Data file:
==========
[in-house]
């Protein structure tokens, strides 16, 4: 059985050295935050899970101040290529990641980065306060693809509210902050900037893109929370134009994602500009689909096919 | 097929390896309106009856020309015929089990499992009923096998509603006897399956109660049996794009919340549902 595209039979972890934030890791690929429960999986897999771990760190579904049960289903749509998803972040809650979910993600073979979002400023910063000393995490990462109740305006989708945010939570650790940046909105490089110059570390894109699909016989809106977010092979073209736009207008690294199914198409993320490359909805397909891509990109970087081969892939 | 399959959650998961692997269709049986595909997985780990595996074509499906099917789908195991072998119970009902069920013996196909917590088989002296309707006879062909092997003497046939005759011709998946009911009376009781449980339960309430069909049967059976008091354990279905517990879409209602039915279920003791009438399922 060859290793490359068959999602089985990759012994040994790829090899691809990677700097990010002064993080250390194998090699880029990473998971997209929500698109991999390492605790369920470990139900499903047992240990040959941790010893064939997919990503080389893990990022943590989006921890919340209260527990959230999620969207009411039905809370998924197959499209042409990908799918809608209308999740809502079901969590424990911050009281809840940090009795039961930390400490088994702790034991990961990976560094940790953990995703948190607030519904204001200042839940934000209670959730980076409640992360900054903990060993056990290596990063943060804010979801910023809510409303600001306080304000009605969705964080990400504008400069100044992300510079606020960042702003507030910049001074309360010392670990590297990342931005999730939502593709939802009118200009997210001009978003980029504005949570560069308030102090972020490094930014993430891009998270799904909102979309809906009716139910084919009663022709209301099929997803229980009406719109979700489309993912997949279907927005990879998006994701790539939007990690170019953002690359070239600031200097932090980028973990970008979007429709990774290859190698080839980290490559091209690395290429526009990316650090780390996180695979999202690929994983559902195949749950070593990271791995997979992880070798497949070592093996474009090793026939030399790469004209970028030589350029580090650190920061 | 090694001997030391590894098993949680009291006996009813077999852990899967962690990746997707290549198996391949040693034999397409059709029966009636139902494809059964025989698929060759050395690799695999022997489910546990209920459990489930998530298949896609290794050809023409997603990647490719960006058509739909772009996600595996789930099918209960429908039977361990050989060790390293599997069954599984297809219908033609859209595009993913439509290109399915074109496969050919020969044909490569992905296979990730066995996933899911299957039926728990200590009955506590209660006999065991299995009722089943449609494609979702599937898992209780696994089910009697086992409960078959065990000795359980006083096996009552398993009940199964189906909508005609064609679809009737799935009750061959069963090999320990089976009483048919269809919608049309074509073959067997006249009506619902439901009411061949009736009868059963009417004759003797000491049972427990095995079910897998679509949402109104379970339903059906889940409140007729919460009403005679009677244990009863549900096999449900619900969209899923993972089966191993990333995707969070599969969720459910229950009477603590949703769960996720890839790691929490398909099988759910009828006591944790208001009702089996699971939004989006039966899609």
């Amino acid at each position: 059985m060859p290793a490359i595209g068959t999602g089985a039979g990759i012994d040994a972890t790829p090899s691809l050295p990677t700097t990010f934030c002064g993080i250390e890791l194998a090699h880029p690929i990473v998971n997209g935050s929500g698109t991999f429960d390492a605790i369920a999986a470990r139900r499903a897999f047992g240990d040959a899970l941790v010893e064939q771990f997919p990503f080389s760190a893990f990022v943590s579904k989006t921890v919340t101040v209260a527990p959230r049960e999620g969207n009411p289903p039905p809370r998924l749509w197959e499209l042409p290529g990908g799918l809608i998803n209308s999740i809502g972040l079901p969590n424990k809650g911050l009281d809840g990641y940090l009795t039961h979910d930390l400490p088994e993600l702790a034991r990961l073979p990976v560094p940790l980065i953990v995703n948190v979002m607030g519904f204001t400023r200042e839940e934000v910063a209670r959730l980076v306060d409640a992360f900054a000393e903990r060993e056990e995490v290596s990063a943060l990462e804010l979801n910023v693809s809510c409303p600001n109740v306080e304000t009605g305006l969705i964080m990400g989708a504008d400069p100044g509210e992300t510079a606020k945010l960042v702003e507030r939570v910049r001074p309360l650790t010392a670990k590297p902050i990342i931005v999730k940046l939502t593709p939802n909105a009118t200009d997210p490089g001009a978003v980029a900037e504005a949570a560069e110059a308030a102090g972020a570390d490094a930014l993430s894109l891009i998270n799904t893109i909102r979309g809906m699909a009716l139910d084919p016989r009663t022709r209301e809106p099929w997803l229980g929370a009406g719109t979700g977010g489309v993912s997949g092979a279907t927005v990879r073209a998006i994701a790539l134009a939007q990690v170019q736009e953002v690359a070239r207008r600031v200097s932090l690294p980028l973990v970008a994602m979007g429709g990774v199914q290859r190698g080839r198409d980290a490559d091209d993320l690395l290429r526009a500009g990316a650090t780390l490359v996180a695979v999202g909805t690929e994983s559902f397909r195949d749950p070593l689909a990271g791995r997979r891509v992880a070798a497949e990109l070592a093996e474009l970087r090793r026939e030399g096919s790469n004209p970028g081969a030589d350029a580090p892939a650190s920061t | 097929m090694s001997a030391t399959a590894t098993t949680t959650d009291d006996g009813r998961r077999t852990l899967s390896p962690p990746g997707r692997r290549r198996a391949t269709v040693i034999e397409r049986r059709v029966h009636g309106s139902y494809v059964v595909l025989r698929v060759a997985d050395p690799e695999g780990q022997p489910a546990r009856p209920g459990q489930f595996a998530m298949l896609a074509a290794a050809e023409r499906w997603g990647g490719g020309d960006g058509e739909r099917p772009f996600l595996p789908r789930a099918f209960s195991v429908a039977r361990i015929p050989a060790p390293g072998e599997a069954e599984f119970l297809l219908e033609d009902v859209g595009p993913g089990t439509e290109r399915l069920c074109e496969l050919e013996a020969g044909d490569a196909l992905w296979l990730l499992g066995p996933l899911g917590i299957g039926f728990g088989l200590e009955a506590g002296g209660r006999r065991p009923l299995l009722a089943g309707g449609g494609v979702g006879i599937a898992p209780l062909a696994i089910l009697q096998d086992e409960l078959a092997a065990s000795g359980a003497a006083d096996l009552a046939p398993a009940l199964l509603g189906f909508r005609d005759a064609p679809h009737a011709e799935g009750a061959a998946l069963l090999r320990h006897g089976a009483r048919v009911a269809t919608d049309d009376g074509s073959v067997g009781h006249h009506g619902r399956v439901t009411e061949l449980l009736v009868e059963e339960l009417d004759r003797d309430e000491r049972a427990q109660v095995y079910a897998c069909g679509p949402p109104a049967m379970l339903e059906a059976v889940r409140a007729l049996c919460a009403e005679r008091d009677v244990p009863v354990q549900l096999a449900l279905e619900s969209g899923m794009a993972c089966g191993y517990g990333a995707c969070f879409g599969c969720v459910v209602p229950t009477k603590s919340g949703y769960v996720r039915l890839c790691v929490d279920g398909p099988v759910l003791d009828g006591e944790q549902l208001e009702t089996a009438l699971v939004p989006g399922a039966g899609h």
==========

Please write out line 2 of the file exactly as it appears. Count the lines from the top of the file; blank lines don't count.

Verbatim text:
């Protein structure tokens, strides 16, 4: 059985050295935050899970101040290529990641980065306060693809509210902050900037893109929370134009994602500009689909096919 | 097929390896309106009856020309015929089990499992009923096998509603006897399956109660049996794009919340549902 595209039979972890934030890791690929429960999986897999771990760190579904049960289903749509998803972040809650979910993600073979979002400023910063000393995490990462109740305006989708945010939570650790940046909105490089110059570390894109699909016989809106977010092979073209736009207008690294199914198409993320490359909805397909891509990109970087081969892939 | 399959959650998961692997269709049986595909997985780990595996074509499906099917789908195991072998119970009902069920013996196909917590088989002296309707006879062909092997003497046939005759011709998946009911009376009781449980339960309430069909049967059976008091354990279905517990879409209602039915279920003791009438399922 060859290793490359068959999602089985990759012994040994790829090899691809990677700097990010002064993080250390194998090699880029990473998971997209929500698109991999390492605790369920470990139900499903047992240990040959941790010893064939997919990503080389893990990022943590989006921890919340209260527990959230999620969207009411039905809370998924197959499209042409990908799918809608209308999740809502079901969590424990911050009281809840940090009795039961930390400490088994702790034991990961990976560094940790953990995703948190607030519904204001200042839940934000209670959730980076409640992360900054903990060993056990290596990063943060804010979801910023809510409303600001306080304000009605969705964080990400504008400069100044992300510079606020960042702003507030910049001074309360010392670990590297990342931005999730939502593709939802009118200009997210001009978003980029504005949570560069308030102090972020490094930014993430891009998270799904909102979309809906009716139910084919009663022709209301099929997803229980009406719109979700489309993912997949279907927005990879998006994701790539939007990690170019953002690359070239600031200097932090980028973990970008979007429709990774290859190698080839980290490559091209690395290429526009990316650090780390996180695979999202690929994983559902195949749950070593990271791995997979992880070798497949070592093996474009090793026939030399790469004209970028030589350029580090650190920061 | 090694001997030391590894098993949680009291006996009813077999852990899967962690990746997707290549198996391949040693034999397409059709029966009636139902494809059964025989698929060759050395690799695999022997489910546990209920459990489930998530298949896609290794050809023409997603990647490719960006058509739909772009996600595996789930099918209960429908039977361990050989060790390293599997069954599984297809219908033609859209595009993913439509290109399915074109496969050919020969044909490569992905296979990730066995996933899911299957039926728990200590009955506590209660006999065991299995009722089943449609494609979702599937898992209780696994089910009697086992409960078959065990000795359980006083096996009552398993009940199964189906909508005609064609679809009737799935009750061959069963090999320990089976009483048919269809919608049309074509073959067997006249009506619902439901009411061949009736009868059963009417004759003797000491049972427990095995079910897998679509949402109104379970339903059906889940409140007729919460009403005679009677244990009863549900096999449900619900969209899923993972089966191993990333995707969070599969969720459910229950009477603590949703769960996720890839790691929490398909099988759910009828006591944790208001009702089996699971939004989006039966899609």